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Should The Big East Expand?

Commissioner Val Ackerman opened the door to adding a school (or schools?) to the conference this week. But is it a good idea?

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2021 Basketball Hall of Fame Enshrinement Ceremony
Big East Commissioner Val Ackerman at her Basketball Hall Of Fame Enshrinement
Photo by Nathaniel S. Butler/NBAE via Getty Images

It’s been almost nine years since The Catholic Seven announced their intent to break up the Big East and invited Butler, Creighton, and Xavier to join them. It’s been just over two years since the news broke that UConn was returning to the Big East and a shade over a year since the Huskies actually rejoined the league. When The Reformation happened, I never really thought that the Big East would expand to 12 members, even if Fox Sports apparently left a clause in the television contract to automatically jump the money up to keep the payouts even if it happened. As Connecticut’s travails in the American Athletic Conference continued, it seemed more and more likely that the Huskies would eventually pry their way out with an eye on restoring their legacy rivalries.... but as it had been for the years in between The Reformation and the return of Prodigal UConn, it did not appear that there was a logical candidate to join the Huskies as the 12th program in the league.

Or, rather, that was the case until earlier this week when Big East Commissioner and Naismith Hall Of Famer Val Ackerman officially cracked the door open to the possibility of expansion in a conversation with The Athletic’s Dana O’Neil.

That was the pull quote from O’Neil’s article in The Athletic ($), so let’s let O’Neil expand on it:

The league’s 12-year deal with Fox expires in 2025 and no league — one concentrated on basketball or football — is immune to the finances of a media deal. Ackerman told The Athletic that the league already has had “counseling” from prominent sports media consultants about what’s needed to secure a solid deal, and she plans to soon engage her presidents in the very beginnings of a conversation about expansion. “(The end of the Fox deal is) in the back of our minds,’’ Ackerman says. “What keeps us in a prime position in respect to our media rights? It’s about quality basketball programming. What school would help us with our basketball aspirations, men’s and women’s? What school lines up with our existing values? What school would help us with respect to our primary revenue stream, and national TV revenue?”

Okay, so before we go any farther here, let’s address the primary issues in the room.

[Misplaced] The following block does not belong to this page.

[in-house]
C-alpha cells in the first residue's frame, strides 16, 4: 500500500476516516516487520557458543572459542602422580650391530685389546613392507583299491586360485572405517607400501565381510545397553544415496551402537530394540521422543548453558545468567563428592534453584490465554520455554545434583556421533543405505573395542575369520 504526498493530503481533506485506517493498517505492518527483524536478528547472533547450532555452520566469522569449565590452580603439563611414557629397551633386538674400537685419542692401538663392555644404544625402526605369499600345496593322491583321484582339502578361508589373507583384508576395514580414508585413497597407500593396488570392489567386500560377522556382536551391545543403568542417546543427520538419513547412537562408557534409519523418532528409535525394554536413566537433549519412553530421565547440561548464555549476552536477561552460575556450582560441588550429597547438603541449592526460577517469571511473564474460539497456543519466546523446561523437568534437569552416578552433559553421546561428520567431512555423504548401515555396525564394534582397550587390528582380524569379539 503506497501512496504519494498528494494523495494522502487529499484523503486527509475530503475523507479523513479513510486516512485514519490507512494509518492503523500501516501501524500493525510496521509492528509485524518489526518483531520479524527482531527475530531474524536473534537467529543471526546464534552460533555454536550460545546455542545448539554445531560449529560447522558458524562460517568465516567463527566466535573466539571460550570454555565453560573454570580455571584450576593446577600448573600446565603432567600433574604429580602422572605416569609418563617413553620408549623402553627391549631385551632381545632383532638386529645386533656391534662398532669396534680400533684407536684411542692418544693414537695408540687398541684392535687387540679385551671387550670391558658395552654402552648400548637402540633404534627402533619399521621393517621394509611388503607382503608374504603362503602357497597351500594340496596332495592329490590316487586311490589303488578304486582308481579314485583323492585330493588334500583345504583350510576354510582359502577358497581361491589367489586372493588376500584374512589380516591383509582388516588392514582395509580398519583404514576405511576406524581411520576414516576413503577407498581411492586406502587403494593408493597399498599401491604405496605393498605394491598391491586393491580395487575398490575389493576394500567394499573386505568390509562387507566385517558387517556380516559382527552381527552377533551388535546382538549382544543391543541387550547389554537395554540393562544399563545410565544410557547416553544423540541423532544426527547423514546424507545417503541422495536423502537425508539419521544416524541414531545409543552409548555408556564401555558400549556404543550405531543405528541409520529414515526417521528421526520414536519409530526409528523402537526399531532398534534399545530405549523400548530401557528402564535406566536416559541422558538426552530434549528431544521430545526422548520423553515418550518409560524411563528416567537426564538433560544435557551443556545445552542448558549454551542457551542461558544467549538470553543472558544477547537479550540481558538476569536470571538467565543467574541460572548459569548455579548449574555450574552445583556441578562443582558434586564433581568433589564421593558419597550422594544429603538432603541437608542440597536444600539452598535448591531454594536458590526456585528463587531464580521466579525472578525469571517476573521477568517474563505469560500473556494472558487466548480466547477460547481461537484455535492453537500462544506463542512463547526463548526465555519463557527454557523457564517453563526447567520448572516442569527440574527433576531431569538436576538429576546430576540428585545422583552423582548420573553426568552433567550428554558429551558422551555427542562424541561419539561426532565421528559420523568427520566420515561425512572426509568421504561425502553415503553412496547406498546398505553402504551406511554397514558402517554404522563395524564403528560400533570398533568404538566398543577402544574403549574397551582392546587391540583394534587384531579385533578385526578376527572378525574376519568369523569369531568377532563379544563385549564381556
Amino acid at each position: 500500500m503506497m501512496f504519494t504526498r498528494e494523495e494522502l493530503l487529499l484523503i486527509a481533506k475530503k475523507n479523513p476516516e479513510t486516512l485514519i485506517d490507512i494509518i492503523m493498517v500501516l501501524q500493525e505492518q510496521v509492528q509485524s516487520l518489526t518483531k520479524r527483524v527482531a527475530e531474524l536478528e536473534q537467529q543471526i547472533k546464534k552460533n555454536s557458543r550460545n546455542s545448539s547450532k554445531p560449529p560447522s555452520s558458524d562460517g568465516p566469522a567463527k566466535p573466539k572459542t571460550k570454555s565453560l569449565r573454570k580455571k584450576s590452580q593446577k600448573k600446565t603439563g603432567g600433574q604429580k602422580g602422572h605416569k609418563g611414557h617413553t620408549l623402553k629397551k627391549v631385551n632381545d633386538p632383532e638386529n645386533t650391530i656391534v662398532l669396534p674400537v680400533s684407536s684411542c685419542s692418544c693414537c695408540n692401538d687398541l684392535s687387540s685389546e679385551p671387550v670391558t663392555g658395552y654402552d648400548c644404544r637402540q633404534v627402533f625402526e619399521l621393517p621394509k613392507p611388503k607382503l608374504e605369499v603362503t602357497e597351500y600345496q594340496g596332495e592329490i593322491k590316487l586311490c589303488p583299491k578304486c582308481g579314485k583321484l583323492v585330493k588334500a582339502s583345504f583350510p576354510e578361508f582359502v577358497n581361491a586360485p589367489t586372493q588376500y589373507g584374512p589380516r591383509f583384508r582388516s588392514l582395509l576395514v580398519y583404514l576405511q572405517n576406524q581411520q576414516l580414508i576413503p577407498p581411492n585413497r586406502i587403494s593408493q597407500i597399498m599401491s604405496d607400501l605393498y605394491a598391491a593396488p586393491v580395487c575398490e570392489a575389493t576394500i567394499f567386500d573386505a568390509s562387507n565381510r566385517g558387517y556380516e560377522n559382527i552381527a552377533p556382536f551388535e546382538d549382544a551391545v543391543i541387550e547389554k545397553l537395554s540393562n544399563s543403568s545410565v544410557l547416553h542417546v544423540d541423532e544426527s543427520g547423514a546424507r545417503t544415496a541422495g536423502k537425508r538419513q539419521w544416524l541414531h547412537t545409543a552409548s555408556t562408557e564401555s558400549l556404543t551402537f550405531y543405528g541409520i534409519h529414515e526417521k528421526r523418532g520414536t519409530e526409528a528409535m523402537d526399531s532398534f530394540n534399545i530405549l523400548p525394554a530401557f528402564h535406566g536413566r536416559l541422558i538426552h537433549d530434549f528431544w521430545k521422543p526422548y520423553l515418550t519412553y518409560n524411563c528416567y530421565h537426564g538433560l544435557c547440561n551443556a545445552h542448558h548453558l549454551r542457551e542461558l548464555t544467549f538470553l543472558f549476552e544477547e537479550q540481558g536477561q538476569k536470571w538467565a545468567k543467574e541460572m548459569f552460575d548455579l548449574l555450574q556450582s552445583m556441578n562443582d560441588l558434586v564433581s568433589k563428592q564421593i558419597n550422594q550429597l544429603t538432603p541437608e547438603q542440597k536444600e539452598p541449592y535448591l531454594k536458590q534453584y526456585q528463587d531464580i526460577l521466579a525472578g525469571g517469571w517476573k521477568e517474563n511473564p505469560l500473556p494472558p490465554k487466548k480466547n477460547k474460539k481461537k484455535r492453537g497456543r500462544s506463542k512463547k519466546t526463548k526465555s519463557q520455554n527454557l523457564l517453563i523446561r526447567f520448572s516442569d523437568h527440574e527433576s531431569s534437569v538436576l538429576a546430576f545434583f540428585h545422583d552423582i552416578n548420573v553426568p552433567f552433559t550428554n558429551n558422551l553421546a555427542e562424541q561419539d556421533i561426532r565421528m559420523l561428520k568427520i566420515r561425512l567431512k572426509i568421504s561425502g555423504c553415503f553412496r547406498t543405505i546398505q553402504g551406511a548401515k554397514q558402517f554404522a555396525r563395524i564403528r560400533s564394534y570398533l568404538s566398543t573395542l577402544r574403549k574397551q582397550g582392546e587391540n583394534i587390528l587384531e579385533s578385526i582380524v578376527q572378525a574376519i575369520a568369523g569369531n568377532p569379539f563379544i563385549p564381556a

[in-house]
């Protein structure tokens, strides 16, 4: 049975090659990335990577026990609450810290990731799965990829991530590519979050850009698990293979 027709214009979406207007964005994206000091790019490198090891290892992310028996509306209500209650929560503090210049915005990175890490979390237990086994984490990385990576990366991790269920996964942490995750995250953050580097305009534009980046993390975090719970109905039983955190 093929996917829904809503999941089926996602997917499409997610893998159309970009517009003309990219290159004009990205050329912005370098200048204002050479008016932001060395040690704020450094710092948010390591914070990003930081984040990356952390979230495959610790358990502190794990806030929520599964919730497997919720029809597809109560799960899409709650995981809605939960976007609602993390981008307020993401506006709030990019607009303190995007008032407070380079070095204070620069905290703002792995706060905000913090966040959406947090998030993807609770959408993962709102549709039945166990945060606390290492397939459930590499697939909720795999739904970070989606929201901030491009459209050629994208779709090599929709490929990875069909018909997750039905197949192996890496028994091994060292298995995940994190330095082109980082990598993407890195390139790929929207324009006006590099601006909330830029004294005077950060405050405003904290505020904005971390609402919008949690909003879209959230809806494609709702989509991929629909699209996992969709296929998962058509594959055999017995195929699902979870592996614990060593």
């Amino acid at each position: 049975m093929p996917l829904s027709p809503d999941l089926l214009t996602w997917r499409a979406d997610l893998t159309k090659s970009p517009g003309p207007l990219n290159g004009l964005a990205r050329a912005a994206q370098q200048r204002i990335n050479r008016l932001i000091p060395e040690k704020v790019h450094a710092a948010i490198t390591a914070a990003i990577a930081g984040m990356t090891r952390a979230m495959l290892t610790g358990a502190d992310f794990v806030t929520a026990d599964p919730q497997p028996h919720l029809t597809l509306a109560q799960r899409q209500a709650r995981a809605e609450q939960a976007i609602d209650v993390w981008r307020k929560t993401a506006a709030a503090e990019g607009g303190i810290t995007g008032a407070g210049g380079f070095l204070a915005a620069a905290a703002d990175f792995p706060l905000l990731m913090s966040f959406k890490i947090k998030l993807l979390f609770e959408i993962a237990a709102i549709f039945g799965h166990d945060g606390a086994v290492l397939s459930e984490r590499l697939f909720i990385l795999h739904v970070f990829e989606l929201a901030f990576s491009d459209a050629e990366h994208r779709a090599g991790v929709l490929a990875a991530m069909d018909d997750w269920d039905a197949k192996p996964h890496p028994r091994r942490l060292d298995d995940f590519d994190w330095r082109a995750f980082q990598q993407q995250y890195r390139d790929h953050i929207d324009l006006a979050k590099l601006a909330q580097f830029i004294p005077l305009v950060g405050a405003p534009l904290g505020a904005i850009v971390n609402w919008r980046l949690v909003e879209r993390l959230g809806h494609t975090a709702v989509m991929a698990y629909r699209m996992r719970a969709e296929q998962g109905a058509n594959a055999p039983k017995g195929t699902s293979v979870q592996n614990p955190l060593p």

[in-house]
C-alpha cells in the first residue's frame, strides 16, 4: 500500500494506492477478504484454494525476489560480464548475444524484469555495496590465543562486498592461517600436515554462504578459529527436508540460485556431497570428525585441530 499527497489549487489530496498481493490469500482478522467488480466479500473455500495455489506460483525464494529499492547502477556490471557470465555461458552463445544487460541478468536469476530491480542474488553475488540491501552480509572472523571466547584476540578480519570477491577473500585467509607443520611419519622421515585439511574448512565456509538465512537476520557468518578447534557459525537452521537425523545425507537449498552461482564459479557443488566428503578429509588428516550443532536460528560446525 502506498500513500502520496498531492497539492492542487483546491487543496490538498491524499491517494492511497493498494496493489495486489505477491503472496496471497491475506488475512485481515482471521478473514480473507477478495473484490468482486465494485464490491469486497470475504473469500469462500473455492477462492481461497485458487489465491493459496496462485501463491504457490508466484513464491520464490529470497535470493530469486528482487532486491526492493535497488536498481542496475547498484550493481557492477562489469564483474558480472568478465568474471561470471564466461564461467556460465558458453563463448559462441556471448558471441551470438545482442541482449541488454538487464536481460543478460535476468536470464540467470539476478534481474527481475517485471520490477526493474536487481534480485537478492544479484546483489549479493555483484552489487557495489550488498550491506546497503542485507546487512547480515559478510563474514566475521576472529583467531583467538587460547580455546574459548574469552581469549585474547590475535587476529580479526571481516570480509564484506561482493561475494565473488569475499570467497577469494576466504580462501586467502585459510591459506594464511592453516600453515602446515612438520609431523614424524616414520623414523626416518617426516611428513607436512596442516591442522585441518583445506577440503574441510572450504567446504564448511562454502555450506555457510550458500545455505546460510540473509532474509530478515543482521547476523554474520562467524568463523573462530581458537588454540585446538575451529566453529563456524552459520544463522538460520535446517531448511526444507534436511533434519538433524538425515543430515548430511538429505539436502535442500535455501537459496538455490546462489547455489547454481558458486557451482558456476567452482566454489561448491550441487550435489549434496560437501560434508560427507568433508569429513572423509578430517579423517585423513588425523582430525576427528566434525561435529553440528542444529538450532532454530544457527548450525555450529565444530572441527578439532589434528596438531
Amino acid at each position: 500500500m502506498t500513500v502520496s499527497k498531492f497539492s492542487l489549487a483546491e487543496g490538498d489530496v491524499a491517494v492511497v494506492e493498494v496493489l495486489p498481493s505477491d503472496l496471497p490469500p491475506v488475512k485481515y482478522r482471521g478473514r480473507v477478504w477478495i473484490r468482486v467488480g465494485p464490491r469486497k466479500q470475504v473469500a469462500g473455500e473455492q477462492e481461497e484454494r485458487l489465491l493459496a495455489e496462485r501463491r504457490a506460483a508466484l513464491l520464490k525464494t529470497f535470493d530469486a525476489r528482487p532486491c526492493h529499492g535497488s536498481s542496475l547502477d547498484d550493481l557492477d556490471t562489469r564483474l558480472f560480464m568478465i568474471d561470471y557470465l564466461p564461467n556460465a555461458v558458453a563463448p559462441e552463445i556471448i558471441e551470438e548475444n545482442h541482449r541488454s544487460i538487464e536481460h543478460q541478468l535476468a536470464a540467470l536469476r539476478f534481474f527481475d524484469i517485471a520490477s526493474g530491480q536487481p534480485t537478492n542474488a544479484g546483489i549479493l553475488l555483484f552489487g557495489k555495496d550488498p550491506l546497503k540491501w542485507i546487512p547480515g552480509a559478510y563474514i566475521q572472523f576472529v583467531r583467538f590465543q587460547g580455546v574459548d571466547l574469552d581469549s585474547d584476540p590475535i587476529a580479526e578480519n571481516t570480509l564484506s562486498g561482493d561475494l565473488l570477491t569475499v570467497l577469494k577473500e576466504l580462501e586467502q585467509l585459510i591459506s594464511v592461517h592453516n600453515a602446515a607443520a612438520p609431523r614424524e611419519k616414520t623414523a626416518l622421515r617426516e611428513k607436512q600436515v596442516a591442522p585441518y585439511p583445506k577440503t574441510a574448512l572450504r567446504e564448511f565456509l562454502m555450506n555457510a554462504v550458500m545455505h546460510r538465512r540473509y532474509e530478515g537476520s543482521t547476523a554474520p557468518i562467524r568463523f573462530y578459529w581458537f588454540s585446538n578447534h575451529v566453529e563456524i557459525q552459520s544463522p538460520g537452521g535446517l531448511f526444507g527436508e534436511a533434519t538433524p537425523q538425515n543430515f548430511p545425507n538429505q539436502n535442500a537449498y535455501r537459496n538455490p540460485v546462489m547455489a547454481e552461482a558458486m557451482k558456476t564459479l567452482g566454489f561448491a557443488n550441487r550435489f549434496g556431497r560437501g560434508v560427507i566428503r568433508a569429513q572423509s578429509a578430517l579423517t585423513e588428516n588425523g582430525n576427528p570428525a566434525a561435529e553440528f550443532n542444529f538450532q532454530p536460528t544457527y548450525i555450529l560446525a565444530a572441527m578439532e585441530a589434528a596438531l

1. The current deal with Fox Sports pays each Big East team about $4 million a year.
  2. The current 11 team configuration of the Big East allows men’s and women’s basketball to schedule a full 20 game round robin where everyone plays everyone else twice, once at home, once on the road.
  3. Adding a 12th full member to the conference has to mean a notable upgrade on that $4 million price tag, more than the league would get just for renewing the deal with Fox just because the league has been a good partner for the length of the current contract. If we’re talking about the difference between $5 million for 11 programs and $6 million for 12, I don’t know if it’s actually worth pulling the trigger because......
  4. Adding a 12th full member would mean either A) a 22 game league schedule for men’s and women’s basketball or B) a different scheduling format where everyone does not play everyone twice. Whether that’s you play most teams twice but not everyone or a swap to a divisional format, that’s for smarter people than me to decide.

Based on Commissioner Ackerman’s comments above and the things we know about the existing contract, I think any expansion to the league has to hit all of the following buttons:

  • Do they make the Big East better or at the very least deeper, especially in men’s basketball?
  • Are they a basketball-first athletic department?
  • Are they a big enough addition that would make television executives open up their wallet a little bit wider?

If you go into O’Neil’s article in The Athletic, you’ll see that she dives into possible additions to the Big East. However, O’Neil merely attacks the question from a “if they’re going to expand, this is where they should look” perspective. And she should!

But we’re Big East fans here. We’re looking at whether not we want to invite someone to our party, which is the best basketball-focused party in the country. Sometimes you have to have a bouncer at the door to your party, and that’s what we’re doing here.

Let’s talk some potential candidates, shall we?


I mean, we’d be stupid to not consider it. I think we can safely say that Gonzaga is the best basketball-focused athletic program in the country that isn’t already in the Big East. Their success in men’s basketball for the past two decades is unquestionable, and their women’s basketball program has been on a bit of a heater of their own over the past 15 years or so. Gonzaga absolutely checks all three boxes I outlined above, and they have the added bonus of being a private school like 10 of the 11 members of the Big East.